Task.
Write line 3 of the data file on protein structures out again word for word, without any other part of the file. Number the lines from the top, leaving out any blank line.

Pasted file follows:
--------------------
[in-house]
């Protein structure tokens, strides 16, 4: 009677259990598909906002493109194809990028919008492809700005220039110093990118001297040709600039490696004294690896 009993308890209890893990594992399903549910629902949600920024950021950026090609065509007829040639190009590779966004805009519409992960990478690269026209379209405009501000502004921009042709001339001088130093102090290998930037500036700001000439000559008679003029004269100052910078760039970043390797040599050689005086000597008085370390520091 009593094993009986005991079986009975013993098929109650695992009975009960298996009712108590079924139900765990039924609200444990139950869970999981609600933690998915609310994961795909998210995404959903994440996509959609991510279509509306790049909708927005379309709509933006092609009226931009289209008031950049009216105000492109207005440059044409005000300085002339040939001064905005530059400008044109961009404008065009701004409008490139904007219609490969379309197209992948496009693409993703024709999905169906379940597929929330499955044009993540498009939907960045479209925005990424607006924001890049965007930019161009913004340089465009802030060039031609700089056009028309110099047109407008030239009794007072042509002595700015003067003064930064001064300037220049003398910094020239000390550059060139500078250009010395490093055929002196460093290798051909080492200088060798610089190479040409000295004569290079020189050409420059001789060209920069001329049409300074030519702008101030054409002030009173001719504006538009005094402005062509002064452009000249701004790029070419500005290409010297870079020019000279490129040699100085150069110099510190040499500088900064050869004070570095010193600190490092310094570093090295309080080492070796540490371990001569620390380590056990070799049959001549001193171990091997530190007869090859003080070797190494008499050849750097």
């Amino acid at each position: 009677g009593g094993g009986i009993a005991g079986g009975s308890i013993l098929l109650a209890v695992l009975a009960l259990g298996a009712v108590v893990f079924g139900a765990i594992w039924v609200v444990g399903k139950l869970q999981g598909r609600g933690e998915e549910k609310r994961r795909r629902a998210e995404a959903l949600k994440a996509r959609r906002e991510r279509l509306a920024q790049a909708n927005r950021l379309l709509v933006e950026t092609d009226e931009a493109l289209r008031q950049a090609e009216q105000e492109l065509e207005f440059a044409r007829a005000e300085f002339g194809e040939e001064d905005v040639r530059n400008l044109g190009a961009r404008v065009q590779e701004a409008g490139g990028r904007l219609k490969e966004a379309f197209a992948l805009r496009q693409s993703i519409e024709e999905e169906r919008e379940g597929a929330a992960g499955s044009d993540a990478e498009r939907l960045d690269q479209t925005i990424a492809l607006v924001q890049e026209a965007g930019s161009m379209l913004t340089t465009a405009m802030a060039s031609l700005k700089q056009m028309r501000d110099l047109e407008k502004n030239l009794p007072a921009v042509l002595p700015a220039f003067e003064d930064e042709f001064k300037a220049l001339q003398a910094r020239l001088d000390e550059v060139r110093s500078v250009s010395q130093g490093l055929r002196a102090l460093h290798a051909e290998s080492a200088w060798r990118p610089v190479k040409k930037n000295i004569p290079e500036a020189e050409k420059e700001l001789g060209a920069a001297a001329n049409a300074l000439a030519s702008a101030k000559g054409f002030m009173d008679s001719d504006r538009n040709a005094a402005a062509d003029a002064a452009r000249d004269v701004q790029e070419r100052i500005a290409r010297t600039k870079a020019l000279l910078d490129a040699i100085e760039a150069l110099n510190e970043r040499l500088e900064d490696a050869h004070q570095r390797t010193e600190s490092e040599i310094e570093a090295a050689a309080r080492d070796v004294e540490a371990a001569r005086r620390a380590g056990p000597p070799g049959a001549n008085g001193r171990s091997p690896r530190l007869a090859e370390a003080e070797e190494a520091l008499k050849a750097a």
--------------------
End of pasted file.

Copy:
């Amino acid at each position: 009677g009593g094993g009986i009993a005991g079986g009975s308890i013993l098929l109650a209890v695992l009975a009960l259990g298996a009712v108590v893990f079924g139900a765990i594992w039924v609200v444990g399903k139950l869970q999981g598909r609600g933690e998915e549910k609310r994961r795909r629902a998210e995404a959903l949600k994440a996509r959609r906002e991510r279509l509306a920024q790049a909708n927005r950021l379309l709509v933006e950026t092609d009226e931009a493109l289209r008031q950049a090609e009216q105000e492109l065509e207005f440059a044409r007829a005000e300085f002339g194809e040939e001064d905005v040639r530059n400008l044109g190009a961009r404008v065009q590779e701004a409008g490139g990028r904007l219609k490969e966004a379309f197209a992948l805009r496009q693409s993703i519409e024709e999905e169906r919008e379940g597929a929330a992960g499955s044009d993540a990478e498009r939907l960045d690269q479209t925005i990424a492809l607006v924001q890049e026209a965007g930019s161009m379209l913004t340089t465009a405009m802030a060039s031609l700005k700089q056009m028309r501000d110099l047109e407008k502004n030239l009794p007072a921009v042509l002595p700015a220039f003067e003064d930064e042709f001064k300037a220049l001339q003398a910094r020239l001088d000390e550059v060139r110093s500078v250009s010395q130093g490093l055929r002196a102090l460093h290798a051909e290998s080492a200088w060798r990118p610089v190479k040409k930037n000295i004569p290079e500036a020189e050409k420059e700001l001789g060209a920069a001297a001329n049409a300074l000439a030519s702008a101030k000559g054409f002030m009173d008679s001719d504006r538009n040709a005094a402005a062509d003029a002064a452009r000249d004269v701004q790029e070419r100052i500005a290409r010297t600039k870079a020019l000279l910078d490129a040699i100085e760039a150069l110099n510190e970043r040499l500088e900064d490696a050869h004070q570095r390797t010193e600190s490092e040599i310094e570093a090295a050689a309080r080492d070796v004294e540490a371990a001569r005086r620390a380590g056990p000597p070799g049959a001549n008085g001193r171990s091997p690896r530190l007869a090859e370390a003080e070797e190494a520091l008499k050849a750097a």